Call the Plumber: Improvable Models as Priming Artifacts in Student Engineering Design Activities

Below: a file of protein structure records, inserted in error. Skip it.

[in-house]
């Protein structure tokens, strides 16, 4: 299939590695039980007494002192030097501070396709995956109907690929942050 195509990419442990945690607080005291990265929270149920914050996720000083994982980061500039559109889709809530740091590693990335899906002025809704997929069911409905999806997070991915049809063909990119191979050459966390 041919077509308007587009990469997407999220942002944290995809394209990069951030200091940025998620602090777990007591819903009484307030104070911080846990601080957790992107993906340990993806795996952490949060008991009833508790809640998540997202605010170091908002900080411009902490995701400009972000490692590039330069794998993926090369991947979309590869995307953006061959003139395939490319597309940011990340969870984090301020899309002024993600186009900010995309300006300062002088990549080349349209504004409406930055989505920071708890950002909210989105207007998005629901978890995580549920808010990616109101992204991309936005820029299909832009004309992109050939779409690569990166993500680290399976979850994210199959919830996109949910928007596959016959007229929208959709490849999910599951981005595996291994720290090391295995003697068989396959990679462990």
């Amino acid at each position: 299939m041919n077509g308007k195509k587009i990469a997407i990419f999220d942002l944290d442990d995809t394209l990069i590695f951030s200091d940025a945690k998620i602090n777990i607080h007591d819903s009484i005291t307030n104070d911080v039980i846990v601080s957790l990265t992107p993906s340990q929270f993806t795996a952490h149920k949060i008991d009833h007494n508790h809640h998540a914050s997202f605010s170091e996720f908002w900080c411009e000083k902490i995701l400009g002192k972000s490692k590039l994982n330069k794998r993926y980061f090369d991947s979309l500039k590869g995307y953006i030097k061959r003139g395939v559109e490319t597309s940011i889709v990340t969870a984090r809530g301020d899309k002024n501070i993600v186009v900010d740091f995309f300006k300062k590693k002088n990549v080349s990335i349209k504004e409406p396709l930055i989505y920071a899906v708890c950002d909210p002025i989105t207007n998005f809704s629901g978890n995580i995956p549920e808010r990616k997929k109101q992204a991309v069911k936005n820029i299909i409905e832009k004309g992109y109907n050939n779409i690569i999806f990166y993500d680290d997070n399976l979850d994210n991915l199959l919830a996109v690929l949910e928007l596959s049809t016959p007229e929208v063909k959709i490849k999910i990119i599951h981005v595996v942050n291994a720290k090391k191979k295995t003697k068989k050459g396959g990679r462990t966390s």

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Within the last decade, there has been an increased emphasis on making engineering education accessible to K-12 students and focus more on making students engineering enabled. Research in this area is in its early stages and further work is needed to advance our understanding of what it means to productively engage with the engineering design process and how we can support students in achieving that. In this research, I explored the use of Improvable Models—models that can be iteratively redesigned and optimized by students—as priming artifacts for supporting productive engagement with the engineering design process. I used two types of Improvable Models – Suboptimal System model and Optimal Component model. Suboptimal System model presents a complete solution but is suboptimal at the system level. Optimal Component model presents an incomplete solution but is optimal at the component level. The following questions guided this research study - (a) How do students use Improvable Models? How does the use of Improvable Models as priming artifacts influence students’ design of engineering solutions? (b) What type of scaffolds and instructions support students’ appropriation of the Improvable Models? Findings indicate that students used the Improvable Models for engaging with five disciplinary practices – (a) attending to either the input or the outcome parameters, (b) making explicit or implicit connection between an input and a single outcome parameter, (c) reasoning with multiple interconnected input and outcome parameters and making tradeoff decisions, (d) weighing outcome parameters and making tradeoffs, and (e) forming design heuristics informed by implicit or explicit rationale. The visual representation of counterexample scaffolded the formation of design heuristics. Improvable Models helped decompose a complex problem into parts and make the problem accessible. Teams using the Optimal Component seed model displayed three types of design fixation – (a) delayed fixation, (b) immediate fixation, and (c) implicit fixation. Three kinds of verbal and written prompts—procedural, reflection, and disciplinary prompts—along with resources like a software simulator scaffolded engagement with the disciplinary practices by problematizing the quality of a system, problematizing design decisions, giving students authority, maintaining accountability, and providing resources.